St. Louis Rams: So What Does Bradford's New Contract Mean?

David HeebCorrespondent IJune 1, 2012

Sam Bradford's new deal is a good thing for the Rams.
Sam Bradford's new deal is a good thing for the Rams.Jay Drowns/Getty Images

Sam Bradford recently reworked his rookie contract, the largest ever signed by an NFL rookie. This was a very shrewd move by Rams management, as it opens up several possibilities.

As reported by Howard Balzer, Bradford's deal was restructured to remove $6 million of the guaranteed money Bradford was owed, including a total of $6.41 million from the last two years of his deal. Basically, the Rams have paid Bradford his guaranteed money now, so that the final years on the contract are non-guaranteed. So if the Rams did cut ties with Bradford after 2013, the cap hit would be $7.19 million. That cap hit could be divided over two years.

However, Jeff Fisher has made it clear that if it's up to him, Bradford isn't going anywhere.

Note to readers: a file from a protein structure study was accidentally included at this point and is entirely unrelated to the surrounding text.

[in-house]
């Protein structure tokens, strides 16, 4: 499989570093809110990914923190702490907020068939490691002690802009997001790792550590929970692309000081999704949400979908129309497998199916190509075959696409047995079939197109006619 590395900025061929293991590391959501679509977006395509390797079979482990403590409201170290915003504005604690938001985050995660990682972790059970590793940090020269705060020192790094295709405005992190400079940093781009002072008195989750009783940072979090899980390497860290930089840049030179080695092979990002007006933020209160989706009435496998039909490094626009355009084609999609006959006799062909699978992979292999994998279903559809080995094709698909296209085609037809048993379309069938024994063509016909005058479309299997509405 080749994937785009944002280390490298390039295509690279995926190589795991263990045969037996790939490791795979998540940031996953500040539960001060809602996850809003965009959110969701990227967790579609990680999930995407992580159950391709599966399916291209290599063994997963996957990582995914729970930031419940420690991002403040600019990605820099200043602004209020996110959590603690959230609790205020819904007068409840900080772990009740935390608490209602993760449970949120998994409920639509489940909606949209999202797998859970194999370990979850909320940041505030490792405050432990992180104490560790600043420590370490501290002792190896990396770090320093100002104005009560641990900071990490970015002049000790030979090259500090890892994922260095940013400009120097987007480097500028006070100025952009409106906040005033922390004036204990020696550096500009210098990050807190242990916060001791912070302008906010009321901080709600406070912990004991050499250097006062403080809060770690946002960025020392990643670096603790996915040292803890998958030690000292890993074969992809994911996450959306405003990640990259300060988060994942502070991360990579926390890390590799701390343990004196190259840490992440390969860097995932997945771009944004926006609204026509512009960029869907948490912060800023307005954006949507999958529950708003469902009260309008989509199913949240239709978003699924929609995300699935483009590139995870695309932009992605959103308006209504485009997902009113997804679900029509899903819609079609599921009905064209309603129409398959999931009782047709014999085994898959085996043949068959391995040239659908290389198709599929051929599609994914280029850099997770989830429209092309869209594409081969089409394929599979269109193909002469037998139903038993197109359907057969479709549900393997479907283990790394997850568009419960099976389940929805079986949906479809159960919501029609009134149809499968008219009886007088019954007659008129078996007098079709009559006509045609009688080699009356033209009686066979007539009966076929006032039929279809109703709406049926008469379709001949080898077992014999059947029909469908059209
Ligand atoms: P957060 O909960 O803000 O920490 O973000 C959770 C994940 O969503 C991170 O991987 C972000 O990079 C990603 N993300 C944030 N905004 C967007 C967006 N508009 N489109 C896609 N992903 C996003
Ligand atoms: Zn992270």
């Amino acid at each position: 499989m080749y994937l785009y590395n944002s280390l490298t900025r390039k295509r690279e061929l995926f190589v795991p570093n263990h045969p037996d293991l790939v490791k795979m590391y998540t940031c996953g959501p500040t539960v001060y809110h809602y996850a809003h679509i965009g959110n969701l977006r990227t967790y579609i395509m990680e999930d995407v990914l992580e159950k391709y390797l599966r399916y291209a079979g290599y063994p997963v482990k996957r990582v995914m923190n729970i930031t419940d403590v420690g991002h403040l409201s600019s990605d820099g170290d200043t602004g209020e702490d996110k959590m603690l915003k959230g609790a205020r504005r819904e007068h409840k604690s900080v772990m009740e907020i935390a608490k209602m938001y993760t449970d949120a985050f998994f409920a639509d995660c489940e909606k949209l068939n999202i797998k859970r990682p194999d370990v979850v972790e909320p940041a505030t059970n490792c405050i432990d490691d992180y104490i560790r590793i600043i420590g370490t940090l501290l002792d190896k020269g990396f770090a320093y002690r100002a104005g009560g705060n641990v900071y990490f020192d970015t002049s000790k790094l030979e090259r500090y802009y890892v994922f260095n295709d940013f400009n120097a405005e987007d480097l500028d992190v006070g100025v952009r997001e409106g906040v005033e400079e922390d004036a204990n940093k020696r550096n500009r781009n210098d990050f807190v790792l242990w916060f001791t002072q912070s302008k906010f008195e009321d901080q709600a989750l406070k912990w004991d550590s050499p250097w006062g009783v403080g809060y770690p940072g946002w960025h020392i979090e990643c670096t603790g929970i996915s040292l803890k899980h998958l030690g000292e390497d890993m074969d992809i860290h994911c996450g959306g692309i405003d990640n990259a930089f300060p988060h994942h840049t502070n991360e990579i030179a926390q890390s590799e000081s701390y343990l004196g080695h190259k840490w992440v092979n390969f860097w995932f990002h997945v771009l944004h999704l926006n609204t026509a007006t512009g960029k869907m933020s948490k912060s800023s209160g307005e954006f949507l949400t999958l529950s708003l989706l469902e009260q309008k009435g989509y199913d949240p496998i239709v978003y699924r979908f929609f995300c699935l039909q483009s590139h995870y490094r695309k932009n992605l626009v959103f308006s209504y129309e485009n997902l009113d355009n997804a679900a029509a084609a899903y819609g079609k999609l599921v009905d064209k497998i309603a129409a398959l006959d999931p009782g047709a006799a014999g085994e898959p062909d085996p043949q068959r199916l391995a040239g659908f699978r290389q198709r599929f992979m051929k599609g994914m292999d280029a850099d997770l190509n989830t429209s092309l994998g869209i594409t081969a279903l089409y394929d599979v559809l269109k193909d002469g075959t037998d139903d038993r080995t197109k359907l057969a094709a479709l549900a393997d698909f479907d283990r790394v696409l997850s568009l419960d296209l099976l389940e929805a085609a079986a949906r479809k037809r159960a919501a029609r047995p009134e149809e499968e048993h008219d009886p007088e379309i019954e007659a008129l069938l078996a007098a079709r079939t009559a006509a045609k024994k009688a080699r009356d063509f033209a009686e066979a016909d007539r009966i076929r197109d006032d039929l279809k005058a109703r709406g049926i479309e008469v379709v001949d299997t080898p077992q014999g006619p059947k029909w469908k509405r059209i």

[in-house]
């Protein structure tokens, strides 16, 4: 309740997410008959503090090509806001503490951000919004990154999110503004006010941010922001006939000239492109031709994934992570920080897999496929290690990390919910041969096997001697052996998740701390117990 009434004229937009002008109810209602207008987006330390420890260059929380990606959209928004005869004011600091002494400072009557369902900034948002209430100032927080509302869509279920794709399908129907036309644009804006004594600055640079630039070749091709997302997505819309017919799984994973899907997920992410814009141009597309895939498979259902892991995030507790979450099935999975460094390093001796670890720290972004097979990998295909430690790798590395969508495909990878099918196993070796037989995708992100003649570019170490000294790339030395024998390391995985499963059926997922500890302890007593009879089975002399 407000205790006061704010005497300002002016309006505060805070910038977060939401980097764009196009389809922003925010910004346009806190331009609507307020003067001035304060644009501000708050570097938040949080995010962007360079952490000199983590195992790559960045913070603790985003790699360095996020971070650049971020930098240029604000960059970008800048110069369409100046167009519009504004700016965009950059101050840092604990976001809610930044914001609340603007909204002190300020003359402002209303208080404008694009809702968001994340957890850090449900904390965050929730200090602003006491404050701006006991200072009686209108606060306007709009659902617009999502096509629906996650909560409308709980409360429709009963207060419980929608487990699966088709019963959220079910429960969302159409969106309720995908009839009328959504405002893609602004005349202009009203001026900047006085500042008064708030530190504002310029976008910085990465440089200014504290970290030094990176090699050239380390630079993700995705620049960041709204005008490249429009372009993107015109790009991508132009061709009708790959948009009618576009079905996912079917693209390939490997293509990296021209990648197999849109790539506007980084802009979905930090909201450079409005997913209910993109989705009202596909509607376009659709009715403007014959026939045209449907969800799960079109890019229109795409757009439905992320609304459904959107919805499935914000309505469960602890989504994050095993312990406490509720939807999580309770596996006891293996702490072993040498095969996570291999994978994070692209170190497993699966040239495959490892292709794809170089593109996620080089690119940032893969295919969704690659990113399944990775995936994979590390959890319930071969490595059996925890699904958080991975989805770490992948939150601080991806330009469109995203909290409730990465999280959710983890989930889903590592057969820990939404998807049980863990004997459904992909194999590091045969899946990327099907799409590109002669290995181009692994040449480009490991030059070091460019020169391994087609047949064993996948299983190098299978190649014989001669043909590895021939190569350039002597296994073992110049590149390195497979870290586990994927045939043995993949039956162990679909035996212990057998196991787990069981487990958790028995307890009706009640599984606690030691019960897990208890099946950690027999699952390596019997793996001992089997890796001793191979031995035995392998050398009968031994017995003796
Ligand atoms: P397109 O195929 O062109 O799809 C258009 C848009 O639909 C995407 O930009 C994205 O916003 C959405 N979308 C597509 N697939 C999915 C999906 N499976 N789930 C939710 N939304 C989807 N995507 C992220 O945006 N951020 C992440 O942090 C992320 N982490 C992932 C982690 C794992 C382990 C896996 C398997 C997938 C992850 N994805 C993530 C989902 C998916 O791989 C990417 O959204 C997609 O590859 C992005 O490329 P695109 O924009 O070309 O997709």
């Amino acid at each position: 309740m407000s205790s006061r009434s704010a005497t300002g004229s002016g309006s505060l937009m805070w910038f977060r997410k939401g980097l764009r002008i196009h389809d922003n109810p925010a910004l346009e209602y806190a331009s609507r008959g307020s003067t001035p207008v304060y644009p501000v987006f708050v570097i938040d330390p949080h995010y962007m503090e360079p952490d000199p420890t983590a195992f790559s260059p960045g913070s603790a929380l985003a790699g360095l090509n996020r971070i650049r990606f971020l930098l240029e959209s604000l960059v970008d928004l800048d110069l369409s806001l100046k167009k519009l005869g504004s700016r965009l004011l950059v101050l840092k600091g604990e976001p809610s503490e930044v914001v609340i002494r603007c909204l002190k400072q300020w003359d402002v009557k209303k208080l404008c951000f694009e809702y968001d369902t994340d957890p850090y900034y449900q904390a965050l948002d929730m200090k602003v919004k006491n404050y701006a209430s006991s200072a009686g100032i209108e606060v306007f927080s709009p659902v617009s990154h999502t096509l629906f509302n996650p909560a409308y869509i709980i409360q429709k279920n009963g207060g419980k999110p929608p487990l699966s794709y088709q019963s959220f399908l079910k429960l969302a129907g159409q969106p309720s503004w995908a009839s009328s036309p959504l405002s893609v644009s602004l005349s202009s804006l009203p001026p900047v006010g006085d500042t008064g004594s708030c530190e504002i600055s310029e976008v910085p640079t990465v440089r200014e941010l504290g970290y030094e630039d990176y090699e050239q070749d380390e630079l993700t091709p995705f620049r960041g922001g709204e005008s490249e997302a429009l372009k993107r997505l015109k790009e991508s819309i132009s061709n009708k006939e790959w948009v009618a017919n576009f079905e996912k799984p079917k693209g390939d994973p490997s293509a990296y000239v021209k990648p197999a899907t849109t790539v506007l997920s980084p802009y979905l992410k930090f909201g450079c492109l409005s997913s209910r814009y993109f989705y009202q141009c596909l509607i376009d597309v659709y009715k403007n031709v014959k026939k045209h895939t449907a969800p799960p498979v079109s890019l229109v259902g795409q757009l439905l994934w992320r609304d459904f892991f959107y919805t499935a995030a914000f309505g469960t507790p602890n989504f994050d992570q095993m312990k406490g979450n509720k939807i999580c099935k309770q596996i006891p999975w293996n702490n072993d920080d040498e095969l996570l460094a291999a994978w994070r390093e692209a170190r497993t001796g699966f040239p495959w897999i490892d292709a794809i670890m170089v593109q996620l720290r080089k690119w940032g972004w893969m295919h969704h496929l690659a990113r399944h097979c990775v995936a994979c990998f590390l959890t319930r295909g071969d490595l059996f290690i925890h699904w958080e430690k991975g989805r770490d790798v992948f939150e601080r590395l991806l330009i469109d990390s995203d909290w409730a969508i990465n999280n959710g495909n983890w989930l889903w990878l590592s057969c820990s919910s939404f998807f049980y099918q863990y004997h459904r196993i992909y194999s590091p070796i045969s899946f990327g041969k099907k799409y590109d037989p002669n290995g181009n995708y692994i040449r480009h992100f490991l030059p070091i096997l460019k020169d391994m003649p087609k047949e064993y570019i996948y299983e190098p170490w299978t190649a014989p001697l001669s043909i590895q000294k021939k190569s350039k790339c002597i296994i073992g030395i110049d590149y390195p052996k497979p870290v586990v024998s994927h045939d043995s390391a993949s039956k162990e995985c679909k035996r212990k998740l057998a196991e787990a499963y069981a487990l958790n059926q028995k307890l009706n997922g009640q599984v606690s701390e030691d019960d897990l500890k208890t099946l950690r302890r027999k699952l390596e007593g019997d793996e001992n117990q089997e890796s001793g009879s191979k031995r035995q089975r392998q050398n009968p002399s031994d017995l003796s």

Fisher recently told Jim Rome, "The reason I came here is because of Sam. We've got a franchise quarterback here."

So what the Rams are hoping happens is Bradford plays well and continues to improve. That would allow for a new contract and extension entering the 2014 season that would convert those base salaries into a signing bonus and thus reduce the cap hits.

This is the way business is done in the NFL. The Rams are simply trying to clean up their books. By giving Bradford the $6 million in guaranteed money now, they are simply clearing more cap room for the future. As it stands now, Bradford's contract amounts to a cap hit of $15.595 million this year, $12.595 million in 2013, $17.610 million in 2014 and $16.58 million in 2015.

The Rams are simply paying Bradford now, so they can move that money around in the future to pay other players, while at the same time extending Bradford's contract. It's good business. Bradford isn't going anywhere, and the Rams are just making sure they have enough money left over to get him some help.